Leopold (Peretz) Yungvirt
Y. was born on 15 April 1891
in Krakow, Western Galicia. His father was a
businessman. In 1908 he became a chorister in the
Yiddish theatre in Krakow, and at the
same time in small character roles. Since 1911 he
crossed over to larger roles, then for three years he was director
of Yiddish theatre in Krakow,
actor and regisseur in Czernowitz, several years
acting with Podzamcze in Vienna, then in London, Paris,
S.J. Harendorf, in his book,
"Theatre Caravan," recalls how he had in 1921 trudged
across Czechoslovakia with a small troupe of seven
people, among whom there was also the actor Yungvirt. A
Christian impresario who had undertaken their production
in the city Brin [Brno, Czech Republic-- ed.], he
flooded the entire city of Brin with enormously large
posters, announcing that "the world-famous Yiddish
operetta troupe" will present for the Jews of Brin the
famous Goldfaden operetta, "Shulamis."
The production was sold out,
but the audience who knew the play of Friedrich Leitch
productions gebuntevet in the theatre, in the
morning, made an accusation to the editor of the local
Yiddish-German weekly newspaper the "Yudishe folks-shtime,"
Max Hickl, that it was a disgrace that "Shulamis" was "oysgelasn,"
their "oysgelasn ("gekritzt," but a similar expression
as "oysgelasn," not-respectable.)
Despite the failure, which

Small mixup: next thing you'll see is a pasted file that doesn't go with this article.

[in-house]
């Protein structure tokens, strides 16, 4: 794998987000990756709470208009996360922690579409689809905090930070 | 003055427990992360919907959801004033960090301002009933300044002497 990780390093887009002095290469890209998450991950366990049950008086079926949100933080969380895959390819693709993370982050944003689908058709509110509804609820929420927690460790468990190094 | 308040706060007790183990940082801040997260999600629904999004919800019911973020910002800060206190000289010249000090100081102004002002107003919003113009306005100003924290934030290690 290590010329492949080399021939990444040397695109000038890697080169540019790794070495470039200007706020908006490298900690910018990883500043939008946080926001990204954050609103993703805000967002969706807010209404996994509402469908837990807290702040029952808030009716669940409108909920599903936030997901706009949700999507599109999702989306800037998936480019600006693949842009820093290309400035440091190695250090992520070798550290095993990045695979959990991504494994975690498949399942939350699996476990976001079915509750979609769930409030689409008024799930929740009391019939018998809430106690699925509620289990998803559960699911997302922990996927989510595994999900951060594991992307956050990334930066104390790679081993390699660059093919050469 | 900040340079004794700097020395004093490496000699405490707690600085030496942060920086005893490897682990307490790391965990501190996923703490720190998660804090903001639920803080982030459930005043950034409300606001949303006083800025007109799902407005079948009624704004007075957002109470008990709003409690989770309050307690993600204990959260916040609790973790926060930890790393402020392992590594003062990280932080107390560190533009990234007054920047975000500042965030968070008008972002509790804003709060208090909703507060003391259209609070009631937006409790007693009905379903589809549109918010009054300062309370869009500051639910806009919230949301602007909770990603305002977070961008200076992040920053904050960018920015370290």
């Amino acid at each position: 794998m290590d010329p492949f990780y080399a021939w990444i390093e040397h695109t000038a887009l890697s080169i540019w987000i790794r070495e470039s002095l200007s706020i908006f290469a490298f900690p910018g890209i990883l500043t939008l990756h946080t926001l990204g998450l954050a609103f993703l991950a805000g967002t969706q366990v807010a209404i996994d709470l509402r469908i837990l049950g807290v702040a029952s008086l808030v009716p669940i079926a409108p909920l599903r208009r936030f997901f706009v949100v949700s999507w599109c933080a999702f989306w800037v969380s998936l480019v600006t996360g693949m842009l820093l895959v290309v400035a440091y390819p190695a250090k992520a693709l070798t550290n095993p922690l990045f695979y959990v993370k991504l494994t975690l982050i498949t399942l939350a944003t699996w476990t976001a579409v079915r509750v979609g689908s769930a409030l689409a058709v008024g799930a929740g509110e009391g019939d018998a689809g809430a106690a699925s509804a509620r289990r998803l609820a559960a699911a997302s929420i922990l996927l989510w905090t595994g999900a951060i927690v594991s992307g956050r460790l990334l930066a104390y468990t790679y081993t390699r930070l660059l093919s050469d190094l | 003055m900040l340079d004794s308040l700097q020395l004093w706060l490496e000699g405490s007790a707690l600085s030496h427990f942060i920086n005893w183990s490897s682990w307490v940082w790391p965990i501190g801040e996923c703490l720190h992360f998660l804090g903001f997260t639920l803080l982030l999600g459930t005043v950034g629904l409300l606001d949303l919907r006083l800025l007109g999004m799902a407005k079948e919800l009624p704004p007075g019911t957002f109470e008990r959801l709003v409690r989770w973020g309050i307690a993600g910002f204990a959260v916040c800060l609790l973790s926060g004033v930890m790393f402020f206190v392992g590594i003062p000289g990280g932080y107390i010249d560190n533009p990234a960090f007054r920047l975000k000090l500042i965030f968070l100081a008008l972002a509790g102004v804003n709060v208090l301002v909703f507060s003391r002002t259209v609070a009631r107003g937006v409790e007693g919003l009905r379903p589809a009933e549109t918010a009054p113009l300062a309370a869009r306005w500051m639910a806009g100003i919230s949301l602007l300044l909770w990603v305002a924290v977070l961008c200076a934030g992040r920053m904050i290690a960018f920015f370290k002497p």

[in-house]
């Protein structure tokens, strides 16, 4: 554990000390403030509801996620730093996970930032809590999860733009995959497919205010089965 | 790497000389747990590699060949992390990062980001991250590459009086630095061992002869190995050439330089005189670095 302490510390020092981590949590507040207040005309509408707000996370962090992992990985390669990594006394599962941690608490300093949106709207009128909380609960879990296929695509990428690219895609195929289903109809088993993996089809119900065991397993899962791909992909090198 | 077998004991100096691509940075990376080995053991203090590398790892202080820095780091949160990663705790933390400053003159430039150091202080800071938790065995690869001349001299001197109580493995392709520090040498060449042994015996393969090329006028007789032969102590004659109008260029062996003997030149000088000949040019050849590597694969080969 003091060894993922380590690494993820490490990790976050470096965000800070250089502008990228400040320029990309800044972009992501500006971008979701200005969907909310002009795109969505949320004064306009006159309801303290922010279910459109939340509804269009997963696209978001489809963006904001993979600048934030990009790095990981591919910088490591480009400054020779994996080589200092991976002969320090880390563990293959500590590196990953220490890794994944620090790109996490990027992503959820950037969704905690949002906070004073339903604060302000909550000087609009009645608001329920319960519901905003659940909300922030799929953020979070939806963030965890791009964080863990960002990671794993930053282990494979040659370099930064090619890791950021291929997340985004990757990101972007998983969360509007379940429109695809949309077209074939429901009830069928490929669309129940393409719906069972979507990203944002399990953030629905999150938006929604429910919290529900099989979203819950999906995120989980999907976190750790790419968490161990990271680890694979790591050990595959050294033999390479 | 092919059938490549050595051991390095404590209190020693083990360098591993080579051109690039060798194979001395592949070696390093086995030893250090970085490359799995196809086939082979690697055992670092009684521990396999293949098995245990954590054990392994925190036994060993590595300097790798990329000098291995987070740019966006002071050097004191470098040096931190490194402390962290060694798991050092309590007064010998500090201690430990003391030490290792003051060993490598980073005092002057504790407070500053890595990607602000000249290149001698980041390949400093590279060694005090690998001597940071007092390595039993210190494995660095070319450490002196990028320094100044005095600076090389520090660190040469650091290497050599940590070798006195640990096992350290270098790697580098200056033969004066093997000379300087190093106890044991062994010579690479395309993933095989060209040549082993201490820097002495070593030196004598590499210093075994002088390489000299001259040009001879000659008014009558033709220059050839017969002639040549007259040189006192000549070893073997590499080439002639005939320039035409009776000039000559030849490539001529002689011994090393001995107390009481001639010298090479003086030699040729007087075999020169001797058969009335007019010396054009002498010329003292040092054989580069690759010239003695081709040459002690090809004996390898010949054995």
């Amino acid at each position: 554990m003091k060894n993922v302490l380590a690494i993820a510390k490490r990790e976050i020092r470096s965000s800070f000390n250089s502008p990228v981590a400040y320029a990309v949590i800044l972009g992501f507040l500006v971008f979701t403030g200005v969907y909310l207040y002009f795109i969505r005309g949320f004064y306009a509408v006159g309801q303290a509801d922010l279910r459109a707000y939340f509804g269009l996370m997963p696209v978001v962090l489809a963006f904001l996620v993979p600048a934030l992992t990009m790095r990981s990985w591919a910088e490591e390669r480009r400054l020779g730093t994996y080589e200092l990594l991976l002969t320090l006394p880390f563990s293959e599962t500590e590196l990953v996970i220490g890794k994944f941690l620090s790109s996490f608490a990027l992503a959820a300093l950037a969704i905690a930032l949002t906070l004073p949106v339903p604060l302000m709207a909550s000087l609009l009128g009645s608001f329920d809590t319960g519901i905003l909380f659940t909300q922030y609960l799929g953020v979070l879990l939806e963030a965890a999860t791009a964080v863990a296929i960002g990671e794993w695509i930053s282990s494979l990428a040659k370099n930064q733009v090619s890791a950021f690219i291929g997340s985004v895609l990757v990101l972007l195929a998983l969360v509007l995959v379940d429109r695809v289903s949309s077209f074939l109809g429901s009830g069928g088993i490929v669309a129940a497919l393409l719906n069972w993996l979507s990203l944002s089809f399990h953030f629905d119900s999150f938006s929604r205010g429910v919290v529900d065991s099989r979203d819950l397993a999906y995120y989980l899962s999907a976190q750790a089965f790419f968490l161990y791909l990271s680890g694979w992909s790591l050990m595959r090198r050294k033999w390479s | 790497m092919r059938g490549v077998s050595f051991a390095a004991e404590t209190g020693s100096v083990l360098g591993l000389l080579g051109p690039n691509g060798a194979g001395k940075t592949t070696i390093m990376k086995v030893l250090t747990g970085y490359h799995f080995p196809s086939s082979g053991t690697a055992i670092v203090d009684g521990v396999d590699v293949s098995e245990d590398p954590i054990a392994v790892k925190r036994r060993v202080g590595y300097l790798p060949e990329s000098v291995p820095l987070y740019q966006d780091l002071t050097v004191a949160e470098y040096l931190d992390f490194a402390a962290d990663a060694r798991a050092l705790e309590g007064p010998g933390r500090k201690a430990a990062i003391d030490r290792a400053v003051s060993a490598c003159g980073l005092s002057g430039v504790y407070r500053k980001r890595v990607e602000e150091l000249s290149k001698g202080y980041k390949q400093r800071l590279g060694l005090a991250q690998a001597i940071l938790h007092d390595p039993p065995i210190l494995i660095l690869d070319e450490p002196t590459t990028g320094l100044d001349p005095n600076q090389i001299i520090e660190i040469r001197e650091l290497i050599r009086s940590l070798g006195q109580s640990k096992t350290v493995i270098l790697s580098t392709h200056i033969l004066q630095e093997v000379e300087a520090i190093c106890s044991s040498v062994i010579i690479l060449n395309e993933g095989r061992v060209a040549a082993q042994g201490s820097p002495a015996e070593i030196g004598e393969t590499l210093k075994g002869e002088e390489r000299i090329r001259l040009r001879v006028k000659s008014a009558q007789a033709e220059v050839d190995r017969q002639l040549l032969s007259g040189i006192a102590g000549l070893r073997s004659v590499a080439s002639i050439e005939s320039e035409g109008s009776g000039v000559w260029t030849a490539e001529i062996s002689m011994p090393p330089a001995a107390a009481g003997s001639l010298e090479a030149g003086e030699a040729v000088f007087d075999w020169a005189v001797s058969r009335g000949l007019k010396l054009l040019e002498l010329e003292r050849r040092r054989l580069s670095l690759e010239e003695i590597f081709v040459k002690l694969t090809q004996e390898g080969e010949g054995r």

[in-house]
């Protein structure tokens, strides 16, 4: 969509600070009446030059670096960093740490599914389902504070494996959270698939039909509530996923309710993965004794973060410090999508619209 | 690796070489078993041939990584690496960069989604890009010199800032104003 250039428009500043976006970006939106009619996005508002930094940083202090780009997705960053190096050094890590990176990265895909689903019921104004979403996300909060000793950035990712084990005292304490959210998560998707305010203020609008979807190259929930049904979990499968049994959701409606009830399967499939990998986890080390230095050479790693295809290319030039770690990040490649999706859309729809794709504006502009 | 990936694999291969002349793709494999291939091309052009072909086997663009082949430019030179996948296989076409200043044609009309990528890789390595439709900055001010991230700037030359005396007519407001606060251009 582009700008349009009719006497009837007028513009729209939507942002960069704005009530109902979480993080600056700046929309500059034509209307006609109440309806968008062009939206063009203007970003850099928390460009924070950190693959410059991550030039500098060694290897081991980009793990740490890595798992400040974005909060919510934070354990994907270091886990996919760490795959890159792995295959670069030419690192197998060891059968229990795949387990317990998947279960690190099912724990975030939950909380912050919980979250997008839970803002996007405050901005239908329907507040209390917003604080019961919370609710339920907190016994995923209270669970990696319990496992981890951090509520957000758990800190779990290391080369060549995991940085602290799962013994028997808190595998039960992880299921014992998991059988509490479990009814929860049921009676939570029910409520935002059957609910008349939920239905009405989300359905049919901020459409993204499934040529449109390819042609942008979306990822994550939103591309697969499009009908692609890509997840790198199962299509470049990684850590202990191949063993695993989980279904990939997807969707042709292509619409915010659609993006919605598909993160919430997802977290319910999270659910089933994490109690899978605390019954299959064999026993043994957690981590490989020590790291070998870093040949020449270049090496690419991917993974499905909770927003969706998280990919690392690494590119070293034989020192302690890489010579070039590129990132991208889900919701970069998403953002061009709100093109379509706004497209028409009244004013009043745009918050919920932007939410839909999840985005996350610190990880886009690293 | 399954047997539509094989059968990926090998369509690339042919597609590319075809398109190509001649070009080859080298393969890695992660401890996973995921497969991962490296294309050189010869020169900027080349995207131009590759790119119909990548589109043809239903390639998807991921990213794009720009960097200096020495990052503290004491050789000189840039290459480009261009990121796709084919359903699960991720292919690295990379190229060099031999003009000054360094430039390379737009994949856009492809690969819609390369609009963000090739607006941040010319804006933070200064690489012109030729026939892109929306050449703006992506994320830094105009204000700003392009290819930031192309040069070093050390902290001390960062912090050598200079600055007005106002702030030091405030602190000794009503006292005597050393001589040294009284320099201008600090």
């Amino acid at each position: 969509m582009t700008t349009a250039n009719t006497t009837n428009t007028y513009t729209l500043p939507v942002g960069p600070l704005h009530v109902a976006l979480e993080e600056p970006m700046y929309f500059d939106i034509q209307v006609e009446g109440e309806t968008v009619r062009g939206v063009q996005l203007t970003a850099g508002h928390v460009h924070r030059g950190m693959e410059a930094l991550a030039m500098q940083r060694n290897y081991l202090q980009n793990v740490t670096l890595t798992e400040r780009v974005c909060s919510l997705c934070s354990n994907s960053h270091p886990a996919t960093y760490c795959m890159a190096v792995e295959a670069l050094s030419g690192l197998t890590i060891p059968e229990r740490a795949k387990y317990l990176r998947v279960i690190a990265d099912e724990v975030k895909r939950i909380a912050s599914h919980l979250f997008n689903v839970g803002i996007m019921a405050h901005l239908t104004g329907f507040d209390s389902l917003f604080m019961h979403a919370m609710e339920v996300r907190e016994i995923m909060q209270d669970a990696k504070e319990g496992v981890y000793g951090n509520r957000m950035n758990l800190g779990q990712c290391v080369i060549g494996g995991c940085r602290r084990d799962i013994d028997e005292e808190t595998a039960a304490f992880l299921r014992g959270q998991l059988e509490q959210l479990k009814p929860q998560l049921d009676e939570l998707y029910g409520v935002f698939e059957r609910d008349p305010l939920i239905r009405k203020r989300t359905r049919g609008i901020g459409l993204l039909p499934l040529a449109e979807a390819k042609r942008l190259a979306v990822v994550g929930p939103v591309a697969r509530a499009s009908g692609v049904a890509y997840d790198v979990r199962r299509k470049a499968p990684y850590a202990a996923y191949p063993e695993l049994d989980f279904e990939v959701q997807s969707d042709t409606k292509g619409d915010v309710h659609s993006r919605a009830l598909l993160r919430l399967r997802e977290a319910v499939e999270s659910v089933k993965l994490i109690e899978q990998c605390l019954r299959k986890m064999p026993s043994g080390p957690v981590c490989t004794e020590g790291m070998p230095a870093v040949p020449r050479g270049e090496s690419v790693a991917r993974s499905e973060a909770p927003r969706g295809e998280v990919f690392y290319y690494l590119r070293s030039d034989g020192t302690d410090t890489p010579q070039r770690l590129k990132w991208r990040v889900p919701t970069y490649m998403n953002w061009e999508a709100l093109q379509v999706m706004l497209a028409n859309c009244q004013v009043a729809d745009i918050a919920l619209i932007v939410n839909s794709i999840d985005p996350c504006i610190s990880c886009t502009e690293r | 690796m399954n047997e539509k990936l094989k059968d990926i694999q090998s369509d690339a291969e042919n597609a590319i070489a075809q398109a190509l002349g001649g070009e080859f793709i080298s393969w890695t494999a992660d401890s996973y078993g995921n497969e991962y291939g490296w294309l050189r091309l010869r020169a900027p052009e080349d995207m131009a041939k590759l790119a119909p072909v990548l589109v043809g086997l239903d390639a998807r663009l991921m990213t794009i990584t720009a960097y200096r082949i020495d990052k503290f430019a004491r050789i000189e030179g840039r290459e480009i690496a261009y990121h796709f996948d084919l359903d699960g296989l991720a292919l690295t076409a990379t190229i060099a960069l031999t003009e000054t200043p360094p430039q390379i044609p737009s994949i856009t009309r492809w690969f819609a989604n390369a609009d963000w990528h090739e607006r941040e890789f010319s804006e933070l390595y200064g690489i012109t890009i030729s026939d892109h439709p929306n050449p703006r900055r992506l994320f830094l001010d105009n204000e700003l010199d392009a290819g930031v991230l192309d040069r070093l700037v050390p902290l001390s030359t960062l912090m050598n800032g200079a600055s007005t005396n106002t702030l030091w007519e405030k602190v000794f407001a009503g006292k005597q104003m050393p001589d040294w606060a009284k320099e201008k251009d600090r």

followed the troupe on the tour that followed, the play continued
to be staged, and, "Leopold
'star' of our troupe... was convinced that knows and
understands better than others. However, when the
terrible poverty had already made a ?l of us, that in
fact there were perils to our souls, he had, on the
other hand realized very much that his ridiculous
production of the "'oysgelasener' Shulamis,'
which had ruined us morally and materially, with a heavy
heart he 'enhanced' our very poor repertoire with some
strong tsugestrigevete plays, which were shared
among the six members of our troupe."
In 1928 y. was the premier
in Emil Frides' Yiddish troupe in Vienna.
Y. wrote the plays, "The
False Oath" and "The Renegade" and translated "Vaybstayvl,"
"Morpheus" and "Schloss Veterstein."
According to S.J. Harendorf,
during the outbreak of the Second World War, Y. was to
be found in Krakow, where he was killed by the Nazis.
According to Meir Melman, Y.
was killed in a ghetto.
Sh. E. from
S.J. Harendorf and Meir Melman.
the Yiddish Theatre," Volume 2, Warsaw, 1934,
"Theatre Caravan," London, 1955, pages 43, 47,